Sunday, June 6, 2010


We decided to book a last-minute trip to celebrate our tenth wedding anniversary, since we plan to be setting sail on a Mediterranean cruise with Nancy and Stephen on the actual day. As you'd expect, had a number of suggestions, including Venice, and so it was.

We flew out of the East Midlands airport, outside Leicester, on an afternoon flight, arriving at Marco Polo Airport (just north of Venice) that evening. One really posh boat ride later – their version of public transportation, although it felt like I was on some cheesy night-time soap about the lives of the rich and famous as I sat on comfy seats below deck, surrounded by wood paneling – up the Grand Canal and we were in San Marco/Saint Mark's Square.

Saint Mark's Basilica
Picture this: just shy of midnight; the surrounding buildings beautifully lit; a string quartet, immaculately dressed, playing to our left; couples dancing, or simply walking hand-in-hand; the water of the canal lapping in the distance behind us. It was unreal, in its most striking sense. (And then there's me, ruining the moment: “Ha, it's just like Vegas!” Curse you, Venetian hotel, for making such a lasting impression on me!)

It wasn't difficult to find our hotel from there, thanks to Tea's knack for orienting herself. We did have to rouse the night man, which was an early test of our Italian (that I failed miserably – thank goodness they get so many English tourists).

The next morning, after quickly breaking fast at the hotel, it was off to the famous Rialto market. Tea's Italian was in fine form as she bought us some cherries, grapes – such grapes! Black, and the size of plum tomatoes! Now I understand the origins of red wine – and 'acqua': it was already heating up; happily, this trend continued for most of the four days, despite the initial forecast for rain throughout.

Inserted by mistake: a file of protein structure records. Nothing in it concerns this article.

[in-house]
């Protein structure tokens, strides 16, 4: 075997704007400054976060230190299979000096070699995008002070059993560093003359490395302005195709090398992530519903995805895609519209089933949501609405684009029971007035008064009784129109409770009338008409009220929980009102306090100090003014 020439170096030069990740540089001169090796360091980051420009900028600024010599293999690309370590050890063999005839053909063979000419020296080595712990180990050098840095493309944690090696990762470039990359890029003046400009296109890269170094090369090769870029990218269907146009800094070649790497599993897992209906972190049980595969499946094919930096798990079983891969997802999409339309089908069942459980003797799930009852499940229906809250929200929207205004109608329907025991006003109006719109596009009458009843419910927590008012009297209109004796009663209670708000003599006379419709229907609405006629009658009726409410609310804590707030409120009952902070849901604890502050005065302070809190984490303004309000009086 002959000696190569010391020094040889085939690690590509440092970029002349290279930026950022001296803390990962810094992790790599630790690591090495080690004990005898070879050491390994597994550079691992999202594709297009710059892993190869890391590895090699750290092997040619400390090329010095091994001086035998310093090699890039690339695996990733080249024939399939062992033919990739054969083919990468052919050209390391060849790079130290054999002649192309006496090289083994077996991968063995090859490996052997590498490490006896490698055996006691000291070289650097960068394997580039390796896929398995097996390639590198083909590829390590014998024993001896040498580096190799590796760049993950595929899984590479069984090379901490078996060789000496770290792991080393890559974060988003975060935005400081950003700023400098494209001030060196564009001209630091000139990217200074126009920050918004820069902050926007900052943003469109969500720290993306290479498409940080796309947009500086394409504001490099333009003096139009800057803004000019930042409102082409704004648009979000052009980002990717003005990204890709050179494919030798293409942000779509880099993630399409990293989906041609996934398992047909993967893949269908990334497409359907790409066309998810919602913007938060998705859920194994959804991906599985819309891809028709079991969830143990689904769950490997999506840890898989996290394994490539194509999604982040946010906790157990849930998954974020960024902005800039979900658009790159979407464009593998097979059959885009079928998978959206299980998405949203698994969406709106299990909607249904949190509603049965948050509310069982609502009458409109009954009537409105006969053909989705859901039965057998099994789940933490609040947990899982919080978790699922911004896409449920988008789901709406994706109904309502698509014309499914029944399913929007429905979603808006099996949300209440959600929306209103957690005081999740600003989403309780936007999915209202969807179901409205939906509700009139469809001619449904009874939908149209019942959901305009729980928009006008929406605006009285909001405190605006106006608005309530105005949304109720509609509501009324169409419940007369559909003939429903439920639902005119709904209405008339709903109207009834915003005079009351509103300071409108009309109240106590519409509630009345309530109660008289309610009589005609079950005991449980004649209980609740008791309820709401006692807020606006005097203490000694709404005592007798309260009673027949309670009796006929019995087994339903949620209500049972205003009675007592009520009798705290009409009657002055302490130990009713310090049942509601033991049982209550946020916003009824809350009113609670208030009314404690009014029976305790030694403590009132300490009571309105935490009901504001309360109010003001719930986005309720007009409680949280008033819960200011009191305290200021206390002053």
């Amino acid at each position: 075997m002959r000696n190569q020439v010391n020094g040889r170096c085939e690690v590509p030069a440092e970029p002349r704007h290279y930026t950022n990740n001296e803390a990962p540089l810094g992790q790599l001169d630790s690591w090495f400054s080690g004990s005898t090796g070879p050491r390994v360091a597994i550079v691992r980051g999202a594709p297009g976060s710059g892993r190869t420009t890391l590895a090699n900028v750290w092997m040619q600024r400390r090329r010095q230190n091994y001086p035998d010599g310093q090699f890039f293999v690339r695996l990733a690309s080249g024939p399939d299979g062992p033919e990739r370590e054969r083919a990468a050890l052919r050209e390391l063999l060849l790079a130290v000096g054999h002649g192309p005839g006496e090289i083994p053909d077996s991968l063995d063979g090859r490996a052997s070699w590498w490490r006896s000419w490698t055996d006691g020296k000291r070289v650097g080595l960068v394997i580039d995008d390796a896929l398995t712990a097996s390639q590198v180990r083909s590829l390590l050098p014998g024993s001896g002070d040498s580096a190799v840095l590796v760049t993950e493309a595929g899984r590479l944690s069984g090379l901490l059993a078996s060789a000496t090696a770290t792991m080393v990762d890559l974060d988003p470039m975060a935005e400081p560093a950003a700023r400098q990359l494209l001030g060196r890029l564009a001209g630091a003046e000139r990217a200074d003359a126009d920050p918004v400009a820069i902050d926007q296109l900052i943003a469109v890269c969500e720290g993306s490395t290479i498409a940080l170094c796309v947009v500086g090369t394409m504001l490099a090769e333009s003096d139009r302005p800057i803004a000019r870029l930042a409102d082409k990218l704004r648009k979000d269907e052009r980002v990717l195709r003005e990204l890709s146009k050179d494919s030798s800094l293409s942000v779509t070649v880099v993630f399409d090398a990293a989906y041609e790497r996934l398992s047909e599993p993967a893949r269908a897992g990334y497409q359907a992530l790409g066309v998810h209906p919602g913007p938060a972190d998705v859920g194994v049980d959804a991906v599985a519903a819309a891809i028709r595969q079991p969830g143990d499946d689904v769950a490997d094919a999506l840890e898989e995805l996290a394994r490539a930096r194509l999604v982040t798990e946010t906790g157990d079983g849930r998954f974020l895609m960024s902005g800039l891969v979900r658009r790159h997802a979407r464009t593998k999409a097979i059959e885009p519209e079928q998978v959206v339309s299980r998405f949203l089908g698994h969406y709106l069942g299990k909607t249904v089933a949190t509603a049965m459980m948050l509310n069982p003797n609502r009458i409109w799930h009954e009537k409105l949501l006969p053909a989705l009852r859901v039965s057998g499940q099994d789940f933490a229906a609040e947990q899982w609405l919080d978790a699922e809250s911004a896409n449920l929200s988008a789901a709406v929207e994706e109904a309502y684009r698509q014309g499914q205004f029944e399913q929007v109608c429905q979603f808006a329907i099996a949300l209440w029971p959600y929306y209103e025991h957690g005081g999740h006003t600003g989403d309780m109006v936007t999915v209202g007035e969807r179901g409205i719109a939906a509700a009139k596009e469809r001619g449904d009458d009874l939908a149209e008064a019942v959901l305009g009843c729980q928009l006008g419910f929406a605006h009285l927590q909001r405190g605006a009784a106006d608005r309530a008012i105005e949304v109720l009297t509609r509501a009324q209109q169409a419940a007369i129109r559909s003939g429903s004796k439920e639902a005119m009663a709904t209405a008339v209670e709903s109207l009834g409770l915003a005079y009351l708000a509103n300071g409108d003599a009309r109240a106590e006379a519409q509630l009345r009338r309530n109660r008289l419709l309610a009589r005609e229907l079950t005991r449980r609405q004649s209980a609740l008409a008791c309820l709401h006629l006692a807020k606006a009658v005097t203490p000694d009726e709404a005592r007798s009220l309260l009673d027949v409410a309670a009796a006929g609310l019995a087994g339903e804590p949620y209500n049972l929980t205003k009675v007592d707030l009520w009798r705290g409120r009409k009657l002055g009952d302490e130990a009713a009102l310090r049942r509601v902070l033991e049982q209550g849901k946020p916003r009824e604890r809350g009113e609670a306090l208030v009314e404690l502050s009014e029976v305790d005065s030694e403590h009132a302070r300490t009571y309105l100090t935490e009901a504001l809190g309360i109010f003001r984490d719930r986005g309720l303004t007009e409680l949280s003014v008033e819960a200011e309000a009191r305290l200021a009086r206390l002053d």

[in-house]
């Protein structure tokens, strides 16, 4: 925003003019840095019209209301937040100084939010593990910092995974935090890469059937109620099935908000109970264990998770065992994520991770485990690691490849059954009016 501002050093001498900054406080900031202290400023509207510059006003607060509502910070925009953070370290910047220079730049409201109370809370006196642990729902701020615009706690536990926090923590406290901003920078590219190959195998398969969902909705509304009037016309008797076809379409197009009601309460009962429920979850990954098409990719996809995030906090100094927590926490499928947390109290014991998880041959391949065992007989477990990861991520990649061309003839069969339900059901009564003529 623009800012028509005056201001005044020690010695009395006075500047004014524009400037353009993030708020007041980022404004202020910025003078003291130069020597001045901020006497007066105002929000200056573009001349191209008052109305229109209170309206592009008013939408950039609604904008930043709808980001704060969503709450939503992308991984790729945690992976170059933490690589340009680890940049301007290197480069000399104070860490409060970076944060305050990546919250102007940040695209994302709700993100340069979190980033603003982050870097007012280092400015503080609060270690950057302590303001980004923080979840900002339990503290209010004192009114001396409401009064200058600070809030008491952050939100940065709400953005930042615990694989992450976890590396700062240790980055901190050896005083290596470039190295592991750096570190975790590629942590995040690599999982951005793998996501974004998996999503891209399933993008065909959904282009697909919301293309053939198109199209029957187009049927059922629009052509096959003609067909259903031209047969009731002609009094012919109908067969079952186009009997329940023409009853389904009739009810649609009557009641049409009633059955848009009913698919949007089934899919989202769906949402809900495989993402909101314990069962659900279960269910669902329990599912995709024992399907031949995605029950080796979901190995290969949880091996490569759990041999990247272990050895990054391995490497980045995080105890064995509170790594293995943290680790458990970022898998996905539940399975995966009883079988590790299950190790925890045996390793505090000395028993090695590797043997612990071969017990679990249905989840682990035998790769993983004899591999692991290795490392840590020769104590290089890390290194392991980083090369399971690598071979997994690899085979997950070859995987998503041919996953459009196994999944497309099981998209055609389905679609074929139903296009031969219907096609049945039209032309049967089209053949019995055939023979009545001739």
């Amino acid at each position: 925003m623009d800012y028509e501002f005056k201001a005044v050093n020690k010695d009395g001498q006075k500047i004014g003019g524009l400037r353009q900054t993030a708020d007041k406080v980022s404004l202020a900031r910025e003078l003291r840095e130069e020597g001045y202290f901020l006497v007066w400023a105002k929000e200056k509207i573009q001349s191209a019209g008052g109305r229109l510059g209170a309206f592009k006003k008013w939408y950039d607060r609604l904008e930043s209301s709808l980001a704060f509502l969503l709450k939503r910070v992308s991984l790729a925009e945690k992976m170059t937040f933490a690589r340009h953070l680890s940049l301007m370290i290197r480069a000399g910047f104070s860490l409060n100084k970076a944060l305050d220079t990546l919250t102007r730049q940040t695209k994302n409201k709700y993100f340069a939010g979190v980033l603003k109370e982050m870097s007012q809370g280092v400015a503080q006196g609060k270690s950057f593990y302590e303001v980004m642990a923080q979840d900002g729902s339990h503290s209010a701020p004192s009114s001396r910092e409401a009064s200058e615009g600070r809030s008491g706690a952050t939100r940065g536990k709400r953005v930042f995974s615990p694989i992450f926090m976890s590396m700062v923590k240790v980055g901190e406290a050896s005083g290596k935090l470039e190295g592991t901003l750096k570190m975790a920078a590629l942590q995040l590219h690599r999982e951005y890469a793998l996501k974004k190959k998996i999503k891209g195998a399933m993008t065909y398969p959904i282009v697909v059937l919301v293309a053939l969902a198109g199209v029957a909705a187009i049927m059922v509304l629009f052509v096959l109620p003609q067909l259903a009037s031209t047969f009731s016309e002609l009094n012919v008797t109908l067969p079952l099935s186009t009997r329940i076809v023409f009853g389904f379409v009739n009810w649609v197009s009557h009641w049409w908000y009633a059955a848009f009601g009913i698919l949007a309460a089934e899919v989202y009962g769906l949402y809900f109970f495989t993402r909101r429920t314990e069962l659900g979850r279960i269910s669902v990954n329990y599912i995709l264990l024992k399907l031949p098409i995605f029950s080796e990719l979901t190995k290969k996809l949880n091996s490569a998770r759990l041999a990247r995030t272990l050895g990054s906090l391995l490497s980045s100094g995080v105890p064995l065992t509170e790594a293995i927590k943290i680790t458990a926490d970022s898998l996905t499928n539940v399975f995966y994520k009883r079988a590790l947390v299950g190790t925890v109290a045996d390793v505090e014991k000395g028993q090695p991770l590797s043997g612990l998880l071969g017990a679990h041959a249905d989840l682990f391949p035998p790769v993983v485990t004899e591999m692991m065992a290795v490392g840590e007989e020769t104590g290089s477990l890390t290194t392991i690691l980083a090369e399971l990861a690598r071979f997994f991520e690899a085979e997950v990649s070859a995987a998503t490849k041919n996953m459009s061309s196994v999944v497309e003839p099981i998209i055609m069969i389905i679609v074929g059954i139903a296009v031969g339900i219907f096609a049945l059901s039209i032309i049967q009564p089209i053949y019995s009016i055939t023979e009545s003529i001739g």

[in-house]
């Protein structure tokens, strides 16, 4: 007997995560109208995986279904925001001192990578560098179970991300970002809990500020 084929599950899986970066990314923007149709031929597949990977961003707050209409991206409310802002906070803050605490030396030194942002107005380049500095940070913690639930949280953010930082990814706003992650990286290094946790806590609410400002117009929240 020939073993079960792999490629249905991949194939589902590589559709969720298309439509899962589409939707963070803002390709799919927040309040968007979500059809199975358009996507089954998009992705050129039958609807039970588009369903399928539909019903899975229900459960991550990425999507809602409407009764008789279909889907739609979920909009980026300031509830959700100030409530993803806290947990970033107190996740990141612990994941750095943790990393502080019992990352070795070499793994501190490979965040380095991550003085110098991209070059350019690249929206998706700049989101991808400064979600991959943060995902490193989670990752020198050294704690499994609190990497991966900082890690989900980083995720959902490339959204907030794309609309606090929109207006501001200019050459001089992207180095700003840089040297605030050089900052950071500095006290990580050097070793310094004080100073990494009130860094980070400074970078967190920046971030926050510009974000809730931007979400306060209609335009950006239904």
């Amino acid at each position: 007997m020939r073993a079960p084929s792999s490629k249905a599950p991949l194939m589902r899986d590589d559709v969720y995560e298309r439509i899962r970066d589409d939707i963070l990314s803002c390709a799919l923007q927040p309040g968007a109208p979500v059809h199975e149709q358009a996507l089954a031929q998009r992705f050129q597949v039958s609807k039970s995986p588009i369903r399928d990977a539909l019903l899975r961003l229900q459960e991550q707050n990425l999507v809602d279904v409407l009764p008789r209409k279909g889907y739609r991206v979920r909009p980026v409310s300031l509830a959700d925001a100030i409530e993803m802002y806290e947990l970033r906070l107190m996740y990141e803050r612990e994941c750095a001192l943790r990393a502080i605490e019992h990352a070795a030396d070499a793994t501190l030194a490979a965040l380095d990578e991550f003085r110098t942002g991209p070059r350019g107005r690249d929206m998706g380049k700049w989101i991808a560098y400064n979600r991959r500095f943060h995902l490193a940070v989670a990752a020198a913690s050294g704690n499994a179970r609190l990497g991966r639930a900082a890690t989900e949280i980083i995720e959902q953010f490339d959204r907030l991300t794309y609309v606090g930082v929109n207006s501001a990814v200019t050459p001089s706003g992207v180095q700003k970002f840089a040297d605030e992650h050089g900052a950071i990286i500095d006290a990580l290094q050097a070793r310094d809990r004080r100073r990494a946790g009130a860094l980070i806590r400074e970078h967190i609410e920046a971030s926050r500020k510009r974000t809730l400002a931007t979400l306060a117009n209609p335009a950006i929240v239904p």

The view off the Rialto Bridge
At that point we heeded all of our guide books and got lost for a bit. This is exceedingly easy in Venice, incidentally. Simply take a few steps in any direction, and you're unlikely to find your way back. There are many, many signs on the buildings – be they fancy plates, graffiti, or simply print-outs taped to doors – for San Marco Square and the Rialto Bridge. I have no idea how we would've made it back to our hotel each night otherwise; and I honestly don't know how tourists who aren't fortunate enough to be staying near either of those landmarks manage it.

So, yes, we got lost, taking in the wonderful architecture, our fingers sticky with juice of luscious grapes and cherries. Eventually we came upon a little shop; it looked like it was run by a father and his son. The father was in the back, making small sandwiches that the Italians call cicchetti (tapas), and he couldn't keep them in the display, the locals were snapping them up so quickly. Tea bravely waded in, ordering us two, and two glasses of Prosecco, which Venice is famous for. The son poured the latter from a carafe! I wonder whether it'd ever seen a bottle, or if it was some overflow or contraband. Delicious, in either case (and I'm not a big fan of the bubbly as a rule).

We headed back to the hotel for a nap at some point – it was the heat, not my age, I kept telling myself – and ate in a little pizzeria that evening. (You really need to make reservations in Venice. Even places you might consider middle of the road book up quickly.) It was fun, with a large family enjoying all sorts of local appetizers beside us. (I had the Quattro Stagioni, of course; very good.) Then we were off in search of a nightcap.

We aimed a little high, it seemed: before we realized it, our simple finish to the evening turned fancy. You know, when you've asked for some still water – I don't think they have tap water in Venice, by the way – the bread and olives have arrived, and then you open the menu... I mean, don't get me wrong, the cheese plate was the best I've had: a few pecorinos, a few asiagos, and other strange (but tasty) ones that I don't remember the names of and were served on spoons. This was paired with a local fortified wine. For dessert, I had fresh berries in port (hold the ice cream) and Tea had a fabulous chocolate cake of sorts. This was served with a local dessert wine called fragolino (as it's made with strawberries).